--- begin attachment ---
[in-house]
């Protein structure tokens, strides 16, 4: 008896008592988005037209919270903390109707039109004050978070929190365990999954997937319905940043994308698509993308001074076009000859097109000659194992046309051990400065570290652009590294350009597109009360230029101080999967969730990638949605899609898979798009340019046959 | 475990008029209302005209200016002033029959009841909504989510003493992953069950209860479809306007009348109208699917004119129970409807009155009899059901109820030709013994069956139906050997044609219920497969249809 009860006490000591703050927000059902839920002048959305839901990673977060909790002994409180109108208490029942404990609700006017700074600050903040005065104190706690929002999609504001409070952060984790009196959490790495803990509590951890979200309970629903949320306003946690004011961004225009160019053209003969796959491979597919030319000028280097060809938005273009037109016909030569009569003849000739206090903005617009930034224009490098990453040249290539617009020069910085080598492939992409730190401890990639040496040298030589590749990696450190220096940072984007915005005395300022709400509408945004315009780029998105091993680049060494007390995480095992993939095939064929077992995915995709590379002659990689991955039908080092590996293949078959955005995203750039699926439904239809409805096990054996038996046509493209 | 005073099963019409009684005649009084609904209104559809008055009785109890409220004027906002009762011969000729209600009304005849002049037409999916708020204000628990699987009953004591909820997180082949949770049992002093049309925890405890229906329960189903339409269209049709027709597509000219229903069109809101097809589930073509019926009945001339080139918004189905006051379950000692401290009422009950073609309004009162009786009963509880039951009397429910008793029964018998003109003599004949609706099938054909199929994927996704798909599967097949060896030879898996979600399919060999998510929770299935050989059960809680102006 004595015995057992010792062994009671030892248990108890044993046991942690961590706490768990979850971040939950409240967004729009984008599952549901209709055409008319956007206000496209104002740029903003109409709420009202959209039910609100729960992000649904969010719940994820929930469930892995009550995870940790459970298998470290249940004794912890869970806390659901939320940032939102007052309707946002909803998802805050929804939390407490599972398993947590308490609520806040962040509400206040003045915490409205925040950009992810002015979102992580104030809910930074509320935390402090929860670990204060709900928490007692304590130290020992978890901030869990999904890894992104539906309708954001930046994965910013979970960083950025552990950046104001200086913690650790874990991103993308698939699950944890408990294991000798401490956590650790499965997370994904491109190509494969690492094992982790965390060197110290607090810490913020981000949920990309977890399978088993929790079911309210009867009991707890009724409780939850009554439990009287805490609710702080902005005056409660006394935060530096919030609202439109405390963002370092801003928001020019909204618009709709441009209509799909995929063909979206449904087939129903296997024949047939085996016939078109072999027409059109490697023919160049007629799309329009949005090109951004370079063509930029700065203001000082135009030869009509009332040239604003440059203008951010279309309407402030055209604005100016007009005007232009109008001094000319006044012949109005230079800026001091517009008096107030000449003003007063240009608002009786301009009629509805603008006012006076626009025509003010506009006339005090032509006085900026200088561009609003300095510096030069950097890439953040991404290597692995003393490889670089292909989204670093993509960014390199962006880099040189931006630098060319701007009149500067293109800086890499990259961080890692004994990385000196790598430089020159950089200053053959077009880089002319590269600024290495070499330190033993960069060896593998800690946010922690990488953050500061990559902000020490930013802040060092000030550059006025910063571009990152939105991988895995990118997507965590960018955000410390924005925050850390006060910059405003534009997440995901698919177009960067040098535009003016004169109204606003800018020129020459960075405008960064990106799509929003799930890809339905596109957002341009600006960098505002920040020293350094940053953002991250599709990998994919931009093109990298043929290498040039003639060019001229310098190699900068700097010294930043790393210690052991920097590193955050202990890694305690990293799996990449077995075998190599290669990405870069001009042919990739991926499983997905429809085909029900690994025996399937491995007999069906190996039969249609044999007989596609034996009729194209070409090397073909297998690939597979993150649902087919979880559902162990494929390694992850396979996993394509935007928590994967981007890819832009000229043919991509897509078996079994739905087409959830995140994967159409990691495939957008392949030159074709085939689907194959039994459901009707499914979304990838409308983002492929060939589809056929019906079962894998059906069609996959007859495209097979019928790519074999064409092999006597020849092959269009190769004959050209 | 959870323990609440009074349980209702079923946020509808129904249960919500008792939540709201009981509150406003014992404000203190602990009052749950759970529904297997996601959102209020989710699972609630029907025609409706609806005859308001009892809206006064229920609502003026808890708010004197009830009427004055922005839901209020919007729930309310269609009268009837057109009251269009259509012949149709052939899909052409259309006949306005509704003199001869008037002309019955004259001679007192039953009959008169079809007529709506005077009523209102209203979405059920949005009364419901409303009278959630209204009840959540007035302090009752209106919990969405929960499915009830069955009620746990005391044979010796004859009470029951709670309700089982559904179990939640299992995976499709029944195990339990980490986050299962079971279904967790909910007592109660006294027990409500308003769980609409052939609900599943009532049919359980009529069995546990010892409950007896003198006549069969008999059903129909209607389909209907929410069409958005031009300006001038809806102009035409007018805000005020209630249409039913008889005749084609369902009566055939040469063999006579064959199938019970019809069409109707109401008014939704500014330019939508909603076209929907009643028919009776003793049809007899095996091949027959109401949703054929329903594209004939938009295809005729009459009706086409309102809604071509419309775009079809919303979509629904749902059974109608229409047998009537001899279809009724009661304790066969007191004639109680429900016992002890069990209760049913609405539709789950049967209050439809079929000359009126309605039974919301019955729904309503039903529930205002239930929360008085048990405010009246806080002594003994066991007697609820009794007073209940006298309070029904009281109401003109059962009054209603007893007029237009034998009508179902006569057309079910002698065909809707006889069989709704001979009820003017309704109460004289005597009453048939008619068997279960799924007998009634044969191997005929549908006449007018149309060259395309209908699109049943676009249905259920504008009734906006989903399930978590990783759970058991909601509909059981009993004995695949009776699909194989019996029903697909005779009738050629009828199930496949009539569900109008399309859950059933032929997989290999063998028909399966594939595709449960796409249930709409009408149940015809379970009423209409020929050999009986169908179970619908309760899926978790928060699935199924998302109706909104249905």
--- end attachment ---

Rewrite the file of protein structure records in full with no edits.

[in-house]
């Protein structure tokens, strides 16, 4: 008896008592988005037209919270903390109707039109004050978070929190365990999954997937319905940043994308698509993308001074076009000859097109000659194992046309051990400065570290652009590294350009597109009360230029101080999967969730990638949605899609898979798009340019046959 | 475990008029209302005209200016002033029959009841909504989510003493992953069950209860479809306007009348109208699917004119129970409807009155009899059901109820030709013994069956139906050997044609219920497969249809 009860006490000591703050927000059902839920002048959305839901990673977060909790002994409180109108208490029942404990609700006017700074600050903040005065104190706690929002999609504001409070952060984790009196959490790495803990509590951890979200309970629903949320306003946690004011961004225009160019053209003969796959491979597919030319000028280097060809938005273009037109016909030569009569003849000739206090903005617009930034224009490098990453040249290539617009020069910085080598492939992409730190401890990639040496040298030589590749990696450190220096940072984007915005005395300022709400509408945004315009780029998105091993680049060494007390995480095992993939095939064929077992995915995709590379002659990689991955039908080092590996293949078959955005995203750039699926439904239809409805096990054996038996046509493209 | 005073099963019409009684005649009084609904209104559809008055009785109890409220004027906002009762011969000729209600009304005849002049037409999916708020204000628990699987009953004591909820997180082949949770049992002093049309925890405890229906329960189903339409269209049709027709597509000219229903069109809101097809589930073509019926009945001339080139918004189905006051379950000692401290009422009950073609309004009162009786009963509880039951009397429910008793029964018998003109003599004949609706099938054909199929994927996704798909599967097949060896030879898996979600399919060999998510929770299935050989059960809680102006 004595015995057992010792062994009671030892248990108890044993046991942690961590706490768990979850971040939950409240967004729009984008599952549901209709055409008319956007206000496209104002740029903003109409709420009202959209039910609100729960992000649904969010719940994820929930469930892995009550995870940790459970298998470290249940004794912890869970806390659901939320940032939102007052309707946002909803998802805050929804939390407490599972398993947590308490609520806040962040509400206040003045915490409205925040950009992810002015979102992580104030809910930074509320935390402090929860670990204060709900928490007692304590130290020992978890901030869990999904890894992104539906309708954001930046994965910013979970960083950025552990950046104001200086913690650790874990991103993308698939699950944890408990294991000798401490956590650790499965997370994904491109190509494969690492094992982790965390060197110290607090810490913020981000949920990309977890399978088993929790079911309210009867009991707890009724409780939850009554439990009287805490609710702080902005005056409660006394935060530096919030609202439109405390963002370092801003928001020019909204618009709709441009209509799909995929063909979206449904087939129903296997024949047939085996016939078109072999027409059109490697023919160049007629799309329009949005090109951004370079063509930029700065203001000082135009030869009509009332040239604003440059203008951010279309309407402030055209604005100016007009005007232009109008001094000319006044012949109005230079800026001091517009008096107030000449003003007063240009608002009786301009009629509805603008006012006076626009025509003010506009006339005090032509006085900026200088561009609003300095510096030069950097890439953040991404290597692995003393490889670089292909989204670093993509960014390199962006880099040189931006630098060319701007009149500067293109800086890499990259961080890692004994990385000196790598430089020159950089200053053959077009880089002319590269600024290495070499330190033993960069060896593998800690946010922690990488953050500061990559902000020490930013802040060092000030550059006025910063571009990152939105991988895995990118997507965590960018955000410390924005925050850390006060910059405003534009997440995901698919177009960067040098535009003016004169109204606003800018020129020459960075405008960064990106799509929003799930890809339905596109957002341009600006960098505002920040020293350094940053953002991250599709990998994919931009093109990298043929290498040039003639060019001229310098190699900068700097010294930043790393210690052991920097590193955050202990890694305690990293799996990449077995075998190599290669990405870069001009042919990739991926499983997905429809085909029900690994025996399937491995007999069906190996039969249609044999007989596609034996009729194209070409090397073909297998690939597979993150649902087919979880559902162990494929390694992850396979996993394509935007928590994967981007890819832009000229043919991509897509078996079994739905087409959830995140994967159409990691495939957008392949030159074709085939689907194959039994459901009707499914979304990838409308983002492929060939589809056929019906079962894998059906069609996959007859495209097979019928790519074999064409092999006597020849092959269009190769004959050209 | 959870323990609440009074349980209702079923946020509808129904249960919500008792939540709201009981509150406003014992404000203190602990009052749950759970529904297997996601959102209020989710699972609630029907025609409706609806005859308001009892809206006064229920609502003026808890708010004197009830009427004055922005839901209020919007729930309310269609009268009837057109009251269009259509012949149709052939899909052409259309006949306005509704003199001869008037002309019955004259001679007192039953009959008169079809007529709506005077009523209102209203979405059920949005009364419901409303009278959630209204009840959540007035302090009752209106919990969405929960499915009830069955009620746990005391044979010796004859009470029951709670309700089982559904179990939640299992995976499709029944195990339990980490986050299962079971279904967790909910007592109660006294027990409500308003769980609409052939609900599943009532049919359980009529069995546990010892409950007896003198006549069969008999059903129909209607389909209907929410069409958005031009300006001038809806102009035409007018805000005020209630249409039913008889005749084609369902009566055939040469063999006579064959199938019970019809069409109707109401008014939704500014330019939508909603076209929907009643028919009776003793049809007899095996091949027959109401949703054929329903594209004939938009295809005729009459009706086409309102809604071509419309775009079809919303979509629904749902059974109608229409047998009537001899279809009724009661304790066969007191004639109680429900016992002890069990209760049913609405539709789950049967209050439809079929000359009126309605039974919301019955729904309503039903529930205002239930929360008085048990405010009246806080002594003994066991007697609820009794007073209940006298309070029904009281109401003109059962009054209603007893007029237009034998009508179902006569057309079910002698065909809707006889069989709704001979009820003017309704109460004289005597009453048939008619068997279960799924007998009634044969191997005929549908006449007018149309060259395309209908699109049943676009249905259920504008009734906006989903399930978590990783759970058991909601509909059981009993004995695949009776699909194989019996029903697909005779009738050629009828199930496949009539569900109008399309859950059933032929997989290999063998028909399966594939595709449960796409249930709409009408149940015809379970009423209409020929050999009986169908179970619908309760899926978790928060699935199924998302109706909104249905």